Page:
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Dr. Janek: Because we’ve now gone to a system of managed care through- out the state, it means that what’s left is on the direct fee-for-service [side]. Estimates around this building are that between 10 and 25 percent of the case- load is in fee-for-service, [where] we may have to institute some rate cuts. I hope we don’t get there. I think we can do without it. And again, that’s the wrong direction if we get to that point. I want to go back and create the mod- el for Medicaid, even in managed care, that encourages doctors to get into the system. One of the models we hope to discover, create, stumble upon — I don’t care how we get there — is [one] where providers are at the table saying, “We’ll share in some of the risk, but we want some of the reward. Pay more when the quality is good. We can do more with less in certain areas. But we also need to be able to do more with more in other areas.” Whether that’s an ACO [account- able care organization], or an IPA [inde- pendent practice association], or some new alphabet soup that hasn’t been in- vented yet, we’ve got to get doctors back in the game to at least share in the risk, while participating in the rewards.


Texas Medicine: Patient responsibility is a factor that impacts costs and out- comes but is often out of doctors’ control. What is HHSC doing to get patients in the game, too?


Dr. Janek: Most of the time, it comes down to financial incentives. The federal government gives very little latitude to do that. Even when it lets you [use] co- pays, premiums shares, and the like, it still is very clear and known by the pa- tients themselves that even if they don’t pay, [doctors] still have to take care of them. There’s the rub. It could be that the incentive out there is not so much financial. Maybe the incentive out there is to do more for yourself, participate in wellness programs, stop smoking, lose weight, and we’ll make sure that you get better latitude in clinic hours, easier ac- cess to clinics, rather than longer waits in emergency rooms. I’m not saying that’s the [answer], but we have to find some sort of incentive, financial or oth-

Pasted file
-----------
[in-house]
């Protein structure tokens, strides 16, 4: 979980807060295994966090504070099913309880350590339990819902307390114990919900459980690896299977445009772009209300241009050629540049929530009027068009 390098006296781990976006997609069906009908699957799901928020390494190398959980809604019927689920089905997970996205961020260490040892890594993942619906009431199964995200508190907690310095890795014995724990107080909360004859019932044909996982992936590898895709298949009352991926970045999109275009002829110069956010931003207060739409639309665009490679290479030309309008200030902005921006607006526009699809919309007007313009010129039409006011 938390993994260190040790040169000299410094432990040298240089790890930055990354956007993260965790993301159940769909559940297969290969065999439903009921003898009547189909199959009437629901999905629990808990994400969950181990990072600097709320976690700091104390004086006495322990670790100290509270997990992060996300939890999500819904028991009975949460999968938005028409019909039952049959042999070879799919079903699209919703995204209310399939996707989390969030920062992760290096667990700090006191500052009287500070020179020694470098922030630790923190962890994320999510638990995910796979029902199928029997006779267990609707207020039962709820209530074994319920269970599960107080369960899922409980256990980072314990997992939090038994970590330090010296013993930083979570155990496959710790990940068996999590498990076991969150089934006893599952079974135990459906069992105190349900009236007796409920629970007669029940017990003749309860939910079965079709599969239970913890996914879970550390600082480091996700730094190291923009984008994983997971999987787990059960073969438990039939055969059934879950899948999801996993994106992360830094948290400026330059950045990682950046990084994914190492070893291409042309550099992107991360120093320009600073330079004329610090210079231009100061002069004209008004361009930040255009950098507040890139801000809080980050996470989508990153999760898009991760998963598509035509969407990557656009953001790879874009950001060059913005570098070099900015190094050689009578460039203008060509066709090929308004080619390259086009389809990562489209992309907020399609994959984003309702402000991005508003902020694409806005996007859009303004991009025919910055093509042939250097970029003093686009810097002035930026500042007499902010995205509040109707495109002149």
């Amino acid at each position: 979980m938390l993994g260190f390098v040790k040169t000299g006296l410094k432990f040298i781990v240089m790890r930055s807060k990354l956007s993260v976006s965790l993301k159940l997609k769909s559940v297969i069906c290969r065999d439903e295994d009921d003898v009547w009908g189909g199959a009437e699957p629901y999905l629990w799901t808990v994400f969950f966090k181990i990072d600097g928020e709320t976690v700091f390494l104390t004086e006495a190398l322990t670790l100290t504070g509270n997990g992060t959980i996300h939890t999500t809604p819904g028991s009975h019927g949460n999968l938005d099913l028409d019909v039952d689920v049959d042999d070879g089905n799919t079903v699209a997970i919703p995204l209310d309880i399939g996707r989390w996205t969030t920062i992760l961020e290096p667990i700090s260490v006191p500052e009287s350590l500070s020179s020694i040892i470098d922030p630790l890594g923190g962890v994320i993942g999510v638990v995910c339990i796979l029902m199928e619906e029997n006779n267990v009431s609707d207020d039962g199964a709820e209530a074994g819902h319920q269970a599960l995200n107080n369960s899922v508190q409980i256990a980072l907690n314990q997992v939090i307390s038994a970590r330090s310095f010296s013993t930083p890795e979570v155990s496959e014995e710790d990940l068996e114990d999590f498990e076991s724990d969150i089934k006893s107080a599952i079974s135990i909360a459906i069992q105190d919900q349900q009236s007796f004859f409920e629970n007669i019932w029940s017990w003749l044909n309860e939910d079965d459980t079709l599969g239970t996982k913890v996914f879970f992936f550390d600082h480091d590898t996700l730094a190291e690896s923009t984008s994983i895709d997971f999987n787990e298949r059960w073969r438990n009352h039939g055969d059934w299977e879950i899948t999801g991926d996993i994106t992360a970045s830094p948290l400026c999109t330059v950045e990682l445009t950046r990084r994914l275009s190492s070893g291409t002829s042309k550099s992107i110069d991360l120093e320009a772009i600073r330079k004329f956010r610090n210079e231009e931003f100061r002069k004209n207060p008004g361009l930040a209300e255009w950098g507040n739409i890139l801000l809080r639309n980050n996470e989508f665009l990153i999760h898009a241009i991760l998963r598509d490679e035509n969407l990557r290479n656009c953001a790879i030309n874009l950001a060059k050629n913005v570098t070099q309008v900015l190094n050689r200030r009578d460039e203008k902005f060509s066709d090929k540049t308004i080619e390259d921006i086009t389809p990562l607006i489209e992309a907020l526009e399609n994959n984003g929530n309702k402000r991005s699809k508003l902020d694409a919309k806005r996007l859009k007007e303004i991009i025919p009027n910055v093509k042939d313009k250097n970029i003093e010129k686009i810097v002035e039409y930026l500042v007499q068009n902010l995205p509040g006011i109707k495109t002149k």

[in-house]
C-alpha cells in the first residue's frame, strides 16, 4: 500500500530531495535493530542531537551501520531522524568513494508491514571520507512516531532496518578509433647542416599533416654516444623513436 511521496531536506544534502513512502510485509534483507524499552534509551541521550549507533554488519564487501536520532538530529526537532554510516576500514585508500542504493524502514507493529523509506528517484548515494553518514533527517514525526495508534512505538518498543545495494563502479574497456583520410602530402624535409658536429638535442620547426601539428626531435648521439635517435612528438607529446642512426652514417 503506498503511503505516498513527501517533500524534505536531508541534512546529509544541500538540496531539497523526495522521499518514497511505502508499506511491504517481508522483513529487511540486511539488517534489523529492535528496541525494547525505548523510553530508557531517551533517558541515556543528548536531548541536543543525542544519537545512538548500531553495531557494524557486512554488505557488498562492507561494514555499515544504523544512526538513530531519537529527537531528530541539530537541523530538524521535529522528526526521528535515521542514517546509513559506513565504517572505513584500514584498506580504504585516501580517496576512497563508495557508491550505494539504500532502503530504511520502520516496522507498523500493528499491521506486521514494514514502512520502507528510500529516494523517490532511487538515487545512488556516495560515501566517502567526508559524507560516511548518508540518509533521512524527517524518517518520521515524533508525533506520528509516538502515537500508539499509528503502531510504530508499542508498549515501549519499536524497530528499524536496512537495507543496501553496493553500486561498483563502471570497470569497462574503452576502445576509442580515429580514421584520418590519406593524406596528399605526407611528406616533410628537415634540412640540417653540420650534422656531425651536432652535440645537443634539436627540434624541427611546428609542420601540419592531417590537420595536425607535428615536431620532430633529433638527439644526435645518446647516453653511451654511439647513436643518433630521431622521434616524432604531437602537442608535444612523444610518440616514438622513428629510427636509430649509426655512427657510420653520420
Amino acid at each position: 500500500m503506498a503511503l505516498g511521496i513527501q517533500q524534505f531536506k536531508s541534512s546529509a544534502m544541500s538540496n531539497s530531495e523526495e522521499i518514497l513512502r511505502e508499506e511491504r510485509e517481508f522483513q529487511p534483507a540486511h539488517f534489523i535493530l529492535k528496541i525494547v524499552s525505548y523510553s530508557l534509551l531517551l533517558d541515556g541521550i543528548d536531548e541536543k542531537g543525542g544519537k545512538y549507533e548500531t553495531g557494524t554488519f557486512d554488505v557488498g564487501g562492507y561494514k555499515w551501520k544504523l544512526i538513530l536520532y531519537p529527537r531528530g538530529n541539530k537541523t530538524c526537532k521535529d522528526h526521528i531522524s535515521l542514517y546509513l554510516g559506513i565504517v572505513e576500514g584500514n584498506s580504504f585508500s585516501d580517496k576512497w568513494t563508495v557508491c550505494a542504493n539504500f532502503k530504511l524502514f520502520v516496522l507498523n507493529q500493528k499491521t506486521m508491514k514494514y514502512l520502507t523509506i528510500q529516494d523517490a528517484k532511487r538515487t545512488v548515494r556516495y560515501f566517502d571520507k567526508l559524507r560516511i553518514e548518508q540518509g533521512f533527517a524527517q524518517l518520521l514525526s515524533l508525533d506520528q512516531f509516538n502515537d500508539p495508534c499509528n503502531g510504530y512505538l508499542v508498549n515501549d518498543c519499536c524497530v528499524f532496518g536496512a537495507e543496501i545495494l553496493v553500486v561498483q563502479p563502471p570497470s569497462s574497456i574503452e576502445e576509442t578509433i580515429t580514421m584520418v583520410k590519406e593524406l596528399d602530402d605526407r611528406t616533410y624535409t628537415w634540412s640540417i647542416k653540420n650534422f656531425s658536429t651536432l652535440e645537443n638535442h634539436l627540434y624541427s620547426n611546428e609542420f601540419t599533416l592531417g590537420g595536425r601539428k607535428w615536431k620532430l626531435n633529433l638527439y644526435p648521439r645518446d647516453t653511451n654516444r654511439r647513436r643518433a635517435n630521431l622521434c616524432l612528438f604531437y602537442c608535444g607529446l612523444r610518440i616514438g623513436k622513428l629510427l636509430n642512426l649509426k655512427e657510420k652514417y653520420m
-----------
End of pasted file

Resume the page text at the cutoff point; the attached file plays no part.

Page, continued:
erwise, to get patients back in the game. Just like the doctors want to be available for the rewards if they take the risk, we have to get patients back in the game to take more control of their well-being.


Texas Medicine: The dual-eligible pay- ment cuts last session were another hit to doctors and access to care, particu- larly in certain regions of the state. Will you advocate to restore those cuts?


Dr. Janek: We’re working hard on that. In an attempt to restore some of that, you have to figure out how much money you can get to do that and where it is going to come from in other parts of the budget. To say we can do it for some doctors and not others is very problem- atic. We are not about to go look at the books of every practitioner in the state who is a Medicaid provider. Right now, our best hope is that we can restore some of those cuts on the deductible


side. We think that is the best place to look right now, and that’s what we are exploring. I don’t know that we are go- ing to get this done. It requires the co- operation of the legislature because it is money that would otherwise be avail- able for other things.


Many of these doctors are also pri-


mary care providers, and because of the [Patient Protection and Affordable Care Act], one of the bright spots was a provision for straight 100-percent fed- eral dollars [to raise Medicaid payment rates] for primary care doctors. We are working to determine what that number is going to be, what the conditions of it are. But certain primary care doctors should see an increase in their Medicaid reimbursement paid for with federal dol- lars. That’s supposed to be available Jan. 1. I see nothing right now that tells me it won’t. But we are working hard with [the federal government] to make sure those dollars are available.


Texas Medical Board appearance?


Pending


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